FOR IMMEDIATE RELEASE: Nov. 14, 2007
CONTACT: Caneta Hankins, 615-898-2947
STATEWIDE PROGRAM RECOGNIZES CHESTER COUNTY FARM FOR CONTRIBUTIONS
114 -Year-Old F & W Farm Becomes County’s 7th Designated Century Farm
(MURFREESBORO, Tenn.)—The F & W Farm in Chester County has been designated as a Tennessee Century Farm, reports Caneta S. Hankins, director of the Century Farms program at the Center for Historic Preservation (CHP), which is located on the MTSU campus.
Located in the Enville community, the F & W Farm was founded in 1893 by John G. Anderson. Married to Cansady Catherine Findley, they had two children, Dossie Benton Anderson and Orpha Anderson. On 214 acres, the family raised cotton, corn, cattle and hogs.
In 1921, Dossie “D. B.” Benton became the second owner of the farm. He and his wife, Hallie Ross Anderson, were the parents of Maerene, who acquired the land in 1984. Married to L. C. Weatherington, Donna was their only child. During this time, the farm produced cotton, corn, beans, cattle and hogs.
In 1994, Donna became the fourth-generation owner. Married to Robert Michael Frank, they had two children, Robert Michael II and Tabbitha Jane. The family raised cotton, corn, beans and cattle.
In 2005, the great-great-grandson of the founder, Robert Michael Frank II, became the owner and manager of the land. He lives on his family’s farm and the primary products grown today are cattle, corn and beans.
F & W Farm is the seventh Chester County farm to be certified as a Century Farm, Hankins said.
The Century Farm Program recognizes the contributions of Tennessee residents who have continuously owned, and kept in production, family land for at least 100 years. Since 1984, the CHP at MTSU has been a leader in the important work of documenting Tennessee’s agricultural heritage and history through the Tennessee Century Farm Program, and continues to administer this program.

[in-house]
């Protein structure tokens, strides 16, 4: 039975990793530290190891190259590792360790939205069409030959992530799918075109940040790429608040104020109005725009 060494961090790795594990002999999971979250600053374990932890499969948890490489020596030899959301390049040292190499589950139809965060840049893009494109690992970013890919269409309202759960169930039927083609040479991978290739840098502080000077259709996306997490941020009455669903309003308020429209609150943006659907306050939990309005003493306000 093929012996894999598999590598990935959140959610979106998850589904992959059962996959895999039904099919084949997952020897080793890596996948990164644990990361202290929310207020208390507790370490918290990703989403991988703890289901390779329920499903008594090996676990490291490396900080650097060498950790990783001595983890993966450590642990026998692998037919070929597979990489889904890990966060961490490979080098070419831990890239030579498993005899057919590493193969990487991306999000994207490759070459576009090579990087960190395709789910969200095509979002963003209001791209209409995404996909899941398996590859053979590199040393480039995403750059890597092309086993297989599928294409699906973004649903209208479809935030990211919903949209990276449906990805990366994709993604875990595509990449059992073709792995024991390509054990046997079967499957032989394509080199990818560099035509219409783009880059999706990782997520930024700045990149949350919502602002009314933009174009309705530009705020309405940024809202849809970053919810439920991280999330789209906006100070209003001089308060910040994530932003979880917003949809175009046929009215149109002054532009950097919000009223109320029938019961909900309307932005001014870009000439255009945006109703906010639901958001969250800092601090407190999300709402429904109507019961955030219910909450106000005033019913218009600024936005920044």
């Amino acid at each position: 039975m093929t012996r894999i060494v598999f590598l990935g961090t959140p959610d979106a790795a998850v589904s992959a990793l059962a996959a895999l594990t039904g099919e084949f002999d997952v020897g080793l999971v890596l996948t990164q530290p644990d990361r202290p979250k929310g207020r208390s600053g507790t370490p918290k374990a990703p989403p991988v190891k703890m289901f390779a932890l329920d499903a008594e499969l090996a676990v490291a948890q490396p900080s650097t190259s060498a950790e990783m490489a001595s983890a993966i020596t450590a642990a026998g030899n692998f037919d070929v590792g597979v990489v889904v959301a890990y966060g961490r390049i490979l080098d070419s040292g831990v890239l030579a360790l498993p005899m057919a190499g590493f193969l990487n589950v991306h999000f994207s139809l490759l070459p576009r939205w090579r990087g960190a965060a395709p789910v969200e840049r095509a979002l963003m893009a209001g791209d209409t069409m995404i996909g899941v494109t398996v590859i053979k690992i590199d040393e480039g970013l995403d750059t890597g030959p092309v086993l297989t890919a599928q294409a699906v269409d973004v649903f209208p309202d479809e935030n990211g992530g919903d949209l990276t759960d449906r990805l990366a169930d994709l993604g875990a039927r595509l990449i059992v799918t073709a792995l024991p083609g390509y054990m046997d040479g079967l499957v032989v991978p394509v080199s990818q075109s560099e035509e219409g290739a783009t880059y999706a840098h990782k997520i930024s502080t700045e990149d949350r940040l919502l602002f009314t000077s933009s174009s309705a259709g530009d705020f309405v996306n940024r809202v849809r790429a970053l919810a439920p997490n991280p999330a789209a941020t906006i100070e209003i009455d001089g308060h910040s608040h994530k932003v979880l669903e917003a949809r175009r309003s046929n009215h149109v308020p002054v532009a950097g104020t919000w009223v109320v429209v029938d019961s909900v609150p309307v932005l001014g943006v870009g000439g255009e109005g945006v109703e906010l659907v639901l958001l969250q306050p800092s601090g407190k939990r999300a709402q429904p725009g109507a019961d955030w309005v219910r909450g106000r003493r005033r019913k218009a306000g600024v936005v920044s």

The Tennessee Department of Agriculture (TDA) began the Tennessee Century Farm Program in 1976 as part of the nation’s bicentennial. Today, the TDA provides a
metal outdoor sign, noting either 100, 150 or 200 years of “continuous agricultural production” to Century Farm families.
To be considered for eligibility, a farm must be owned by the same family for at least 100 years; must produce $1,000 revenue annually; must have at least 10 acres of the original farm; and one owner must be a resident of Tennessee.
“The Century Farmers represent all the farm families of Tennessee,” Hankins said, “and their contributions to the economy, and to the social, cultural and agrarian vitality of the state, both past and present, is immeasurable. Each farm is a Tennessee treasure.”
For more information about the Century Farms Program, please visit its Web site at http://histpres.mtsu.edu/histpres. The Center for Historic Preservation also may be contacted via mail at Box 80, MTSU, Murfreesboro, Tenn., 37132, or by telephone at 615-898-2947.
ATTENTION, MEDIA: To interview the farm’s owners, or to obtain jpegs for editorial use, please contact the CHP directly at 615-898-2947.